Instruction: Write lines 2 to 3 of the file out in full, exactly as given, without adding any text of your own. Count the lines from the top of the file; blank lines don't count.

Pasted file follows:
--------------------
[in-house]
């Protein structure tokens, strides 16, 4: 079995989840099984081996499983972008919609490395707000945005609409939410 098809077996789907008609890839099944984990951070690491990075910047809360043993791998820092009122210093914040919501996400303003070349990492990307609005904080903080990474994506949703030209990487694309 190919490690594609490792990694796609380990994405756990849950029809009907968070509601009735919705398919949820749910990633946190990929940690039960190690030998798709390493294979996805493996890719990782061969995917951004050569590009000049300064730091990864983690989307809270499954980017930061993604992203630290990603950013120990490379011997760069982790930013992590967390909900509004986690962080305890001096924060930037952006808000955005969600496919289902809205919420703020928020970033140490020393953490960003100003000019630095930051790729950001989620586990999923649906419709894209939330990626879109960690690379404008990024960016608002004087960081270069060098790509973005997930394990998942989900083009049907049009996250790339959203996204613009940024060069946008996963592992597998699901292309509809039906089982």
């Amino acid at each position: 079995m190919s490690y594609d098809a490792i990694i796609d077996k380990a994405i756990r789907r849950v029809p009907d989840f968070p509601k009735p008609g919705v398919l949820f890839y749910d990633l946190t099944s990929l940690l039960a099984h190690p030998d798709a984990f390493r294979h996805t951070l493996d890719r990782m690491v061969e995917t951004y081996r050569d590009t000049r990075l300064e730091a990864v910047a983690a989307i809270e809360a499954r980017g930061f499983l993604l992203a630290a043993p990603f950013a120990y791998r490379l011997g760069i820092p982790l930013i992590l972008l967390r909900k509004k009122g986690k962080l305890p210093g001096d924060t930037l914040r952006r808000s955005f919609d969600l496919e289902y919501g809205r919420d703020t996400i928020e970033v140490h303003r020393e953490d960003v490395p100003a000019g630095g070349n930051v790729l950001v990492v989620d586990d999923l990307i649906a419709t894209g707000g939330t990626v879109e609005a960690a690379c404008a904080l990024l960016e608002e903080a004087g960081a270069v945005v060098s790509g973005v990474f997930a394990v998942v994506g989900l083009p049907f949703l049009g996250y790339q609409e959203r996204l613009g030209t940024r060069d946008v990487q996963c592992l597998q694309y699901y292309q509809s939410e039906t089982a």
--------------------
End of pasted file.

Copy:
């Protein structure tokens, strides 16, 4: 079995989840099984081996499983972008919609490395707000945005609409939410 098809077996789907008609890839099944984990951070690491990075910047809360043993791998820092009122210093914040919501996400303003070349990492990307609005904080903080990474994506949703030209990487694309 190919490690594609490792990694796609380990994405756990849950029809009907968070509601009735919705398919949820749910990633946190990929940690039960190690030998798709390493294979996805493996890719990782061969995917951004050569590009000049300064730091990864983690989307809270499954980017930061993604992203630290990603950013120990490379011997760069982790930013992590967390909900509004986690962080305890001096924060930037952006808000955005969600496919289902809205919420703020928020970033140490020393953490960003100003000019630095930051790729950001989620586990999923649906419709894209939330990626879109960690690379404008990024960016608002004087960081270069060098790509973005997930394990998942989900083009049907049009996250790339959203996204613009940024060069946008996963592992597998699901292309509809039906089982």
């Amino acid at each position: 079995m190919s490690y594609d098809a490792i990694i796609d077996k380990a994405i756990r789907r849950v029809p009907d989840f968070p509601k009735p008609g919705v398919l949820f890839y749910d990633l946190t099944s990929l940690l039960a099984h190690p030998d798709a984990f390493r294979h996805t951070l493996d890719r990782m690491v061969e995917t951004y081996r050569d590009t000049r990075l300064e730091a990864v910047a983690a989307i809270e809360a499954r980017g930061f499983l993604l992203a630290a043993p990603f950013a120990y791998r490379l011997g760069i820092p982790l930013i992590l972008l967390r909900k509004k009122g986690k962080l305890p210093g001096d924060t930037l914040r952006r808000s955005f919609d969600l496919e289902y919501g809205r919420d703020t996400i928020e970033v140490h303003r020393e953490d960003v490395p100003a000019g630095g070349n930051v790729l950001v990492v989620d586990d999923l990307i649906a419709t894209g707000g939330t990626v879109e609005a960690a690379c404008a904080l990024l960016e608002e903080a004087g960081a270069v945005v060098s790509g973005v990474f997930a394990v998942v994506g989900l083009p049907f949703l049009g996250y790339q609409e959203r996204l613009g030209t940024r060069d946008v990487q996963c592992l597998q694309y699901y292309q509809s939410e039906t089982a």